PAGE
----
Phil Journeaux examines the work done to help farmers reduce GHG emissions.
The response to climate change has seen New Zealand sign up to the Paris Agreement, to reduce our greenhouse gas (GHG) emissions by 30% below 2005 levels.
The advent of the Zero-Carbon Act has set a target of a 10% reduction in methane levels, relative to 2017, by 2030. That’s a 24-47% reduction in methane levels by 2050, and net zero emissions in carbon dioxide and nitrous oxide by 2050.
A key component of any GHG reductions will involve the agricultural sector, which emits 48% of NZ’s GHGs. As a result, a range of work is being undertaken to understand what farmers can do to reduce or offset GHG emissions.
On the research front, there is a range of work being undertaken to develop new technologies farmers can use:
Lower methane-producing rams (by 10%) have been bred, with animals likely to be commercially available in the next two to three years. Similarly, LIC and CRV-AmBreed are working to identify low-methane bulls in the dairy industry, with these likely to be used in the AB system in about five years.
A methane vaccine is being developed, which could significantly reduce methane emissions by 30%. This is complex work, and a vaccine is not expected for another 10 years.
These are additives which when fed to ruminants again reduces methane production (by ~30%). A range of these are being investigated, with one likely to be registered in Europe over the next year, and possibly in NZ over the next ~2-3 years.
These are compounds which when applied to the ground inhibit the production of nitrous oxide. Several possible compounds have been identified, but there is still several years of work ahead to prove they work effectively.
A number of forages also reduce methane or nitrous oxide emissions, e.g. forage rape, fodder beet, cereal grain, plantain, but to be effective generally they need to be make up at least 30% of the diet, which then poses some farm system challenges.
At the farm level, there are three key drivers of GHG emissions:
- Amount of drymatter eaten. There is a direct correlation between DM eaten and methane production (21g methane/kg DM) and a strong correlation with nitrous oxide production.
- Amount of protein in the diet. This is a strong driver of nitrous oxide emissions; unneeded protein is expelled as nitrogen (urea) in the urine, some of which is turned into nitrous oxide within the soil.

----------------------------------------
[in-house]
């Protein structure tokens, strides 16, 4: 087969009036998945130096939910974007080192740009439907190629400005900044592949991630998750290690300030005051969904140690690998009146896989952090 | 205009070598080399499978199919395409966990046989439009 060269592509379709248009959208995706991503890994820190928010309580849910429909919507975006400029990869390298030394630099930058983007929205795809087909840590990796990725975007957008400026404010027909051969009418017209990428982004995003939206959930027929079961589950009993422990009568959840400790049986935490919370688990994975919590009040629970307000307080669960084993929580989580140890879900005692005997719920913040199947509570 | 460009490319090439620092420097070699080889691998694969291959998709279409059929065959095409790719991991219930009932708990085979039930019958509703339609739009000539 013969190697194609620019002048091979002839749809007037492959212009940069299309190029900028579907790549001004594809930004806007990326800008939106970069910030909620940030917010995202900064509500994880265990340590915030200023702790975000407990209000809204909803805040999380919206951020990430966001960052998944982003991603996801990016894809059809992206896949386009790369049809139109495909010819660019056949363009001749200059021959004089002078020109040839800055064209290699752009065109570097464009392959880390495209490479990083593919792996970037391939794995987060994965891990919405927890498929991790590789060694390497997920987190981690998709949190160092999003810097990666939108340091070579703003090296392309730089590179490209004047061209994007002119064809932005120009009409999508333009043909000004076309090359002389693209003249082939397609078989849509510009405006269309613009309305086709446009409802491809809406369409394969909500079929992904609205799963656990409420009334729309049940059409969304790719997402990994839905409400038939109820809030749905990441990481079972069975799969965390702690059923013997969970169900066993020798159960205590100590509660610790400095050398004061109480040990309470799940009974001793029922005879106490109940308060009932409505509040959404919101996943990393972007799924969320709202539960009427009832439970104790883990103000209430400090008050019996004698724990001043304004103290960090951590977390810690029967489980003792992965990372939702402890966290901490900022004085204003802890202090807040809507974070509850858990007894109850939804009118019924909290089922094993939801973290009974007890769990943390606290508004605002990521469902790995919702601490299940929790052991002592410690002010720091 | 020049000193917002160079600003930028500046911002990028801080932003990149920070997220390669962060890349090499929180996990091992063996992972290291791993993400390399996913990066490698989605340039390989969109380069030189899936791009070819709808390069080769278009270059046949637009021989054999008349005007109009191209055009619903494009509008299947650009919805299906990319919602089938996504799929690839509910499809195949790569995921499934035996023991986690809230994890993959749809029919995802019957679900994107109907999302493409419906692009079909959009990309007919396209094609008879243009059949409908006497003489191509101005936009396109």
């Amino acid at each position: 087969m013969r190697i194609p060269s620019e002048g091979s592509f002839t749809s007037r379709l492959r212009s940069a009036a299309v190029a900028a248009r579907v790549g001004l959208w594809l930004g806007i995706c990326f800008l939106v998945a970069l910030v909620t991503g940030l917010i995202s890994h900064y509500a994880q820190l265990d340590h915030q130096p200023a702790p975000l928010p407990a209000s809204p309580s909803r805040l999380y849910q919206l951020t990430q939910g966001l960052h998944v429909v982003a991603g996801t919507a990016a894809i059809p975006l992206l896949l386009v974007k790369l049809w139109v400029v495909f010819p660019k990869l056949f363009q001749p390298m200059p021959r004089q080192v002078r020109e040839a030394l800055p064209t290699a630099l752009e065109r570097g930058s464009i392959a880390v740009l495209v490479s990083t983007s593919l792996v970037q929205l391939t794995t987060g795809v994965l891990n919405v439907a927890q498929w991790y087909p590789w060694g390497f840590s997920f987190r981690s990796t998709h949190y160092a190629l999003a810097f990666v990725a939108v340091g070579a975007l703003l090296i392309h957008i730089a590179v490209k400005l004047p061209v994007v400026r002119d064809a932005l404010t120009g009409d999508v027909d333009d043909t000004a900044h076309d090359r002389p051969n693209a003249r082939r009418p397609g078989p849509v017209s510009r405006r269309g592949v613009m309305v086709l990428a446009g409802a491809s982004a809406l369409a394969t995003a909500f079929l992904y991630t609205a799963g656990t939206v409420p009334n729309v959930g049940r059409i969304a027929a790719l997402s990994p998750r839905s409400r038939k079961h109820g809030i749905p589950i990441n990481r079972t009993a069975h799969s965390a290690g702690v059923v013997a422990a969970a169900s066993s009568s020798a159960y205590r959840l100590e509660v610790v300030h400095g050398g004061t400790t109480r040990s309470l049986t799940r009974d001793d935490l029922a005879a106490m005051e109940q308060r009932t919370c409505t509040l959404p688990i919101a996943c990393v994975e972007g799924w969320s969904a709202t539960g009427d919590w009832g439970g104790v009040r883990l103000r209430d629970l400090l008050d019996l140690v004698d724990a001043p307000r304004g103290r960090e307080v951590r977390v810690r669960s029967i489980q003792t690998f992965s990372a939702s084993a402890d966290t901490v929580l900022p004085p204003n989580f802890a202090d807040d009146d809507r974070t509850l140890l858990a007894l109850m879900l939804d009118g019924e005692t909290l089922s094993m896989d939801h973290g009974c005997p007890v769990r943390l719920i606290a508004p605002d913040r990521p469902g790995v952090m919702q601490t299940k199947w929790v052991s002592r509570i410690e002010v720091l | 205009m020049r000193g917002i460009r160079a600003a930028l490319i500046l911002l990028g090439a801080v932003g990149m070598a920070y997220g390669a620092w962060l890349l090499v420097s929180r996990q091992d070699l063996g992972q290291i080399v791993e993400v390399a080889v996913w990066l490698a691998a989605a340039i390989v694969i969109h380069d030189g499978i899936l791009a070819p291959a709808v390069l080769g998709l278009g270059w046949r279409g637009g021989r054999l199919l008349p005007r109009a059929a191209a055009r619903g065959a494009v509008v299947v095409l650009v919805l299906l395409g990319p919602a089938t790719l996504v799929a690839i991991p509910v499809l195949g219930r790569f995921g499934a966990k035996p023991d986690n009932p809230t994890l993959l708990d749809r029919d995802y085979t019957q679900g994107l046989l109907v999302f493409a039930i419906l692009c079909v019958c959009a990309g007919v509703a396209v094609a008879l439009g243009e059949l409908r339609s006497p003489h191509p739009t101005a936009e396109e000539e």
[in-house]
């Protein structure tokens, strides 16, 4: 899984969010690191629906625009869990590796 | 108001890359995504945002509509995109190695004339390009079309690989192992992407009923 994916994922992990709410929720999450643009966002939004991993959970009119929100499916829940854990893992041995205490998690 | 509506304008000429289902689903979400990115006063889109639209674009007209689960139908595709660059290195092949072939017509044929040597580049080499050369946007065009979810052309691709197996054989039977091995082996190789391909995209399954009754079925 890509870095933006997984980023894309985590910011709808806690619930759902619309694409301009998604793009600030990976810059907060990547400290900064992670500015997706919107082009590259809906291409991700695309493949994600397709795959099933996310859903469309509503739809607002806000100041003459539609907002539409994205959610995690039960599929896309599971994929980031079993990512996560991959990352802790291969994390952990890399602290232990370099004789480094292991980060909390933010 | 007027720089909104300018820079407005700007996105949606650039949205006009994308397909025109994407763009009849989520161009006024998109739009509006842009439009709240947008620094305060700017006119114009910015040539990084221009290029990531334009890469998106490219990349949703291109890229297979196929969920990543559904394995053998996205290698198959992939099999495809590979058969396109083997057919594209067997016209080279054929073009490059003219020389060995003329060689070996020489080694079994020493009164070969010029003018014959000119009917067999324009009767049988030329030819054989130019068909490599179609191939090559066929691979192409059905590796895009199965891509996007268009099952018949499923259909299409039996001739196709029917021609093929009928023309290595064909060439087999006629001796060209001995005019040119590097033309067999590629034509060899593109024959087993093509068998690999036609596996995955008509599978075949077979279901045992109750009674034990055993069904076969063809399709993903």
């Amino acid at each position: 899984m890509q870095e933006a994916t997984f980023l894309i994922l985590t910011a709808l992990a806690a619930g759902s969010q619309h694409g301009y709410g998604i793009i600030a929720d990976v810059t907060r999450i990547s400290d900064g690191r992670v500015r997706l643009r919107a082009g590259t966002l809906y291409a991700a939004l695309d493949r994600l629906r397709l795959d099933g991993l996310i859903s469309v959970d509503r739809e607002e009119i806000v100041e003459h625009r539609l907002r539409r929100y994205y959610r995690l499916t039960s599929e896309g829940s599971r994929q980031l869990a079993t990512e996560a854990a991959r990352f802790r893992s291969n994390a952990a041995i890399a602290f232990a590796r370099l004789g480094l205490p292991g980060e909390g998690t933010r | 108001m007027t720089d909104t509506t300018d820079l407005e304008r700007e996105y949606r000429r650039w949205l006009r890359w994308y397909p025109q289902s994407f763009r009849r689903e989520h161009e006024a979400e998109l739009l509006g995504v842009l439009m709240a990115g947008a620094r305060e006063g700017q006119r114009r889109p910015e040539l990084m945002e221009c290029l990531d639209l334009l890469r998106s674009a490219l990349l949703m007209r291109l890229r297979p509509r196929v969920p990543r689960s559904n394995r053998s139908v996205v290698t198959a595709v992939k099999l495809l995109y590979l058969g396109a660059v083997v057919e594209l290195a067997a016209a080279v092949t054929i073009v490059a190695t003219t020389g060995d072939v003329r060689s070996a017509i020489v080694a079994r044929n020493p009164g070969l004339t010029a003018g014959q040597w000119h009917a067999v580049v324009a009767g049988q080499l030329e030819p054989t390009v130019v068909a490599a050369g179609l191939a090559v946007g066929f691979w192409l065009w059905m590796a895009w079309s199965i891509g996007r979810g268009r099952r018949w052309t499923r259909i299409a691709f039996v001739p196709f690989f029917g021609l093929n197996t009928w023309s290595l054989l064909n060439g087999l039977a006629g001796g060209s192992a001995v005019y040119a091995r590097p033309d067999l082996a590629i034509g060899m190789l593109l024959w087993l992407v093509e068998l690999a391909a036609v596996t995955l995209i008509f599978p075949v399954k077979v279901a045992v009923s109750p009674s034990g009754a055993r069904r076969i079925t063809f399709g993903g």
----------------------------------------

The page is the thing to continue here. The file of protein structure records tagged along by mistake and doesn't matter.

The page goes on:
- Amount of nitrogen fertiliser applied. The main driver of applying nitrogen fertiliser in the pastoral sector is to grow more drymatter – go back to ‘drymatter eaten’ above, plus there is some direct carbon dioxide and nitrous oxide emissions from the fertiliser.
These constitute the toolbox for farmers looking to reduce GHG emissions. In simple terms the need is to reduce all three, but which in turn creates problems at the farm system/farm profitability level.
Dairy versus sheep and beef
A 2017 Dairy NZ study showed that the average dairy farm emits 9.6 tonnes of biological greenhouse gas per hectare per year, with a range of 3.1-18.8 tonnes/ha (measured as CO2 equivalents). A 2020 study by AgResearch showed the average sheep and beef farm emits 3.6t CO2e/ ha/year, with a range of 0.17 – 7.1t/ha. Note that “biological” GHGs = Methane (CH4) and Nitrous Oxide (N2O). These emissions are known as “absolute” emissions, and are the emissions targeted under the Zero Carbon Act. The ranges indicate a wide variation, largely relating to the level of intensity of farming; generally the higher the intensity of farming the higher the absolute emissions.
These are different to “emission intensity” which is the amount of CO2e per kg of product, as illustrated in Table 1.
These are relatively low by international standards, reflecting the efficiency of NZ farming. But it is the absolute emission levels which will be targeted by carbon taxes.
The key mechanism for deriving the price of carbon is the Emissions Trading Scheme (ETS), which came into being in 2008. This is driven by the supply of NZ Units (NZU, =1 tonne CO2e) which comes from people sequestering carbon (very largely via forests) and demand for NZUs from firms emitting CO2 and th e need to offset those emissions.